School Children Promote Composting Through Art
School Children Promote Composting Through Art
(January 26, 2011)
San Francisco--Speaker Pro Tempore Fiona Ma announced the winner of the SF Environment Compost Poster contest in front of an assembly of students at E.R. Taylor Elementary School in the Portola District. Speaker Pro Tempore Fiona Ma, Supervisor Malia Cohen and other notables such as Melanie Nutter, Director of San Francisco Department of the Environment and "Phoebe the Phoenix" were on hand to congratulate Andy Xie, a 2nd grader at ER Taylor Elementary School who created the winning artwork featured in the poster.
Andy Xie lives in San Francisco with his family. He is a dedicated student and avid composter and recycler. He is always one of the first to compost and recycle by putting items in the green and blue bins during class activities and at lunch. His artwork will appear on posters promoting composting in San Francisco. Both Andy Xie and his after-school teacher Keleigh Hansen, who helped students submit entries to this contest, received cash prizes and congratulations from political and school leaders.
"Young people like Andy Xie and all the students who participated in this contest have the power to change the world," said Speaker Pro Tempore Ma. "This program highlights how far we have come as a community, and the commitment of the City's Department of the Environment to reach out and teach the next generation of San Franciscans the values of environmental stewardship and protecting nature."
Children from five elementary schools participated in the art contest, with winners selected from each school. They were asked to create drawings illustrating how putting food and soiled paper into the green bin is good for our planet because it all gets turned into compost for local farms. The winning art is featured on tri-lingual posters that will be distributed to students after the winner is announced at each of the participating schools. Phoebe the Phoenix, the 'magical bird in our city seal' who appears at all school composting assemblies, was on hand to remind attendees that they have the power to transform "our home, our city, and our planet." It was an exciting event for the students and staff.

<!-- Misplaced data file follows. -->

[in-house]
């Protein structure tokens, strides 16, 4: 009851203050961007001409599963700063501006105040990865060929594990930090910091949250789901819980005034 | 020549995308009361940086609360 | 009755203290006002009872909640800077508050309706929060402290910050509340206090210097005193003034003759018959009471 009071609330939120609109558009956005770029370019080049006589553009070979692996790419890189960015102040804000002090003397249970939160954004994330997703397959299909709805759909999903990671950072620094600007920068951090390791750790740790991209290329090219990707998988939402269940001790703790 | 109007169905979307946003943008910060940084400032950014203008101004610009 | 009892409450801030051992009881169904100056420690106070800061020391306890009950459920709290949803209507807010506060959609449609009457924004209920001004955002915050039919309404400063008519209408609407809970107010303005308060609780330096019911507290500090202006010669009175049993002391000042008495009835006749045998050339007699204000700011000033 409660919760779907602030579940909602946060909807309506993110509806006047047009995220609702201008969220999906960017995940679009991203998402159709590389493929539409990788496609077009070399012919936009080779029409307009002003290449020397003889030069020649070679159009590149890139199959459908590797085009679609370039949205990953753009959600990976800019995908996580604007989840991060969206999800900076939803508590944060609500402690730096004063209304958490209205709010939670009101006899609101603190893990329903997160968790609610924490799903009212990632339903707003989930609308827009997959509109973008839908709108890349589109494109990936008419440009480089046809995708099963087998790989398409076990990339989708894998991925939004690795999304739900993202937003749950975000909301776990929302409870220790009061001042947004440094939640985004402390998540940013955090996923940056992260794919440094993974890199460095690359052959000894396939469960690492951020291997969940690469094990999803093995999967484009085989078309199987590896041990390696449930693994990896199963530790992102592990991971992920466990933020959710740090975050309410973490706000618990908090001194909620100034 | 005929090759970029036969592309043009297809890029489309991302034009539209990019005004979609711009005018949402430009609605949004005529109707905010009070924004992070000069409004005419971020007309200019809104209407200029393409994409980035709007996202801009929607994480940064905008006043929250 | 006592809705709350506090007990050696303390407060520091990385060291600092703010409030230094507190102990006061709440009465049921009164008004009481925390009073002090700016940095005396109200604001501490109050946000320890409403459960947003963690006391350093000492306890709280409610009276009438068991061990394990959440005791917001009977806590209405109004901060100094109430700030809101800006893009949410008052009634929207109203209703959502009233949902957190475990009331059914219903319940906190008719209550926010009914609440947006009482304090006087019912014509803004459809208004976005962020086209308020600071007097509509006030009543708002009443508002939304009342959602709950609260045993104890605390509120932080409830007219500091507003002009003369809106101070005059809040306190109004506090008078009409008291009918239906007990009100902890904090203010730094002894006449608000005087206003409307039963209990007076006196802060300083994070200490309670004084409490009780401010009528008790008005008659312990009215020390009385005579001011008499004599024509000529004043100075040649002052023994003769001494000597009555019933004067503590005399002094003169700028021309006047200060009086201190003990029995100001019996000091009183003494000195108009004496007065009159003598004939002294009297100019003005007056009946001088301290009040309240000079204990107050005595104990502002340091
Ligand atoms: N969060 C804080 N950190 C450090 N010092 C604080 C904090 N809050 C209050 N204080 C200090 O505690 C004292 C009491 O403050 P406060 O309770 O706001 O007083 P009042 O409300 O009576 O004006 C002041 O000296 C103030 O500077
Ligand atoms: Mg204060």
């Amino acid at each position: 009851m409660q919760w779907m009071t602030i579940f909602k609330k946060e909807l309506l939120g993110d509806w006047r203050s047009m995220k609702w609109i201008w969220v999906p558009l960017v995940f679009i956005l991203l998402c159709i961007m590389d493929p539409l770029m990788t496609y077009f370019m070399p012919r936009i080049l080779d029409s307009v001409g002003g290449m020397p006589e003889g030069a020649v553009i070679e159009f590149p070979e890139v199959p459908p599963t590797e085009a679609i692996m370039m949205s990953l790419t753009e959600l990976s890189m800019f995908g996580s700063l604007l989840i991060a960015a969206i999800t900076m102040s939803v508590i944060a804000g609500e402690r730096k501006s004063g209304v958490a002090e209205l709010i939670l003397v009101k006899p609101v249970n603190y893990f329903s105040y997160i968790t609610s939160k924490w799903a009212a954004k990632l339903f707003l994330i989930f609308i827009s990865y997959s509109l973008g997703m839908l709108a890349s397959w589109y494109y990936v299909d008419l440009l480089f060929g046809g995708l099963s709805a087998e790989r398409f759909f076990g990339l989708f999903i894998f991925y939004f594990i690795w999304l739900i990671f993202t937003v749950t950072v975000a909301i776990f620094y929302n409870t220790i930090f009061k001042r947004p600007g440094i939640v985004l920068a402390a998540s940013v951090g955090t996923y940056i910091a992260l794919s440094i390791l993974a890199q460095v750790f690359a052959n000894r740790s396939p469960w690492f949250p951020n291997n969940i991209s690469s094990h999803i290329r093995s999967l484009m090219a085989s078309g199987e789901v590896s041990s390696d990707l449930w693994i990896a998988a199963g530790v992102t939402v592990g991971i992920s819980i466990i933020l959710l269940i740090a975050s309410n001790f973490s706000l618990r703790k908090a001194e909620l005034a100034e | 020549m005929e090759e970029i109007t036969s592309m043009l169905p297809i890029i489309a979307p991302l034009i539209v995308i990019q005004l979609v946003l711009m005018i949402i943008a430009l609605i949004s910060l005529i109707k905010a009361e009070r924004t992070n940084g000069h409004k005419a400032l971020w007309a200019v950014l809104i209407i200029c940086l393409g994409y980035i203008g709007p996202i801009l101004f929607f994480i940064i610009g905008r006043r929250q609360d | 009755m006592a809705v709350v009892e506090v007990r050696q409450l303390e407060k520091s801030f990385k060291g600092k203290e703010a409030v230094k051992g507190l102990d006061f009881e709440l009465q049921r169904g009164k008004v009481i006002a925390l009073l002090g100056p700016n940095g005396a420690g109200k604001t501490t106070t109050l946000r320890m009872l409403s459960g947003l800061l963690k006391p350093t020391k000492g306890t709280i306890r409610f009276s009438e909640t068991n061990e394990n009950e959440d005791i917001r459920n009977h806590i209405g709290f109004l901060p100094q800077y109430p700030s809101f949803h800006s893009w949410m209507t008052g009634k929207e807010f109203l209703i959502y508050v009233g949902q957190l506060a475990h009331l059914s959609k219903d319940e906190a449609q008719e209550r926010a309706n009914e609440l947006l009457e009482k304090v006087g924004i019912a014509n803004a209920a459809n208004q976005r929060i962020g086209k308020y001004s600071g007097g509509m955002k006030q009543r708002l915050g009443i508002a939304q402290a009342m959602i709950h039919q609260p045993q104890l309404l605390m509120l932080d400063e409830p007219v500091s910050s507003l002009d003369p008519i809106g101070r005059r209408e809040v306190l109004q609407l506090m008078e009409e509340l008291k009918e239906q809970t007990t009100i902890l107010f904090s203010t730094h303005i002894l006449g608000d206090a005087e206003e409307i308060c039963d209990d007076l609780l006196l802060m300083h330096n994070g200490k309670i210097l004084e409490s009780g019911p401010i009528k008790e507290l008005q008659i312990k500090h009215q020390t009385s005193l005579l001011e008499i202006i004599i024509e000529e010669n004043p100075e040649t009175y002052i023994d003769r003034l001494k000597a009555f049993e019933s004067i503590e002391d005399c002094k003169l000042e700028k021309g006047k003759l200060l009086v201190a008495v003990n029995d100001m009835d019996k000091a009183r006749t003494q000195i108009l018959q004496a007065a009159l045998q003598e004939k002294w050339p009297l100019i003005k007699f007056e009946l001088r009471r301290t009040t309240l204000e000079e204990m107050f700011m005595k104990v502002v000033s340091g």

New Supervisor Malia Cohen added, "I'm proud that a student from ER Taylor Elementary School has won this contest right here in District 10's diverse and vibrant Portola neighborhood."
San Francisco has created the nation's first large scale curbside collection program for composting food scraps and soiled paper. Today, hundreds of thousands of residents and more than 3,000 restaurants and other businesses send over 400 tons of food scraps and other compostable materials each day to Recology's composting facility near Vacaville. Food scraps, soiled paper, plant material and other compostables are turned into a nutrient-rich soil amendment, or compost, that is used locally to produce wine and food that ends up served in Bay Area homes and restaurants and is sold at local Farmer's Markets. Compostable food and paper products still make up more than 36 percent of the material that San Francisco sends to landfill. San Francisco's goal is to divert even more compostable material from the landfill.
Melanie Nutter, Director of San Francisco's Department of the Environment, was on hand to talk about the program: "Composting is now mandatory for everyone in San Francisco, which is why we have a host of outreach materials in San Francisco's three predominant languages -- English, Chinese and Spanish. We are committed to helping everyone in San Francisco get the information they need to follow the law by composting and recycling correctly." When residents call Recology, San Francisco's recycling company at 330-1300, or the City's information number at 3-1-1, they can be assisted in a number of languages.
Nik Kaestner, San Francisco Unified School District (SFUSD) Director of Sustainability, highlights the ease of following the new recycling law: "The future of our community and environment is in the hands of today's youngest citizens. They are far ahead of any other generation in terms of environmental awareness and conservation, and the CIty of San Francisco and Recology have really helped us make our school program a success."
San Francisco's mandatory recycling and composting ordinance went into effect in October of 2009. The City has seen a 50% increase in composting from 400 tons per day to over 600 tons per day since the ordinance went into effect. The number of businesses composting has increased by 75% and the number of apartment buildings composting has more than tripled since that time. The mandatory recycling law is part of the City of San Francisco's broader goal of moving the City towards Zero Waste by 2020.
San Francisco is habitat for 800,000 people – meeting needs for space to work, play, and learn; for food, water, and air; for community with local flora and fauna. SF Environment provides support for urban agriculture and forestry and green buildings, helping residents and businesses harness environmental opportunities.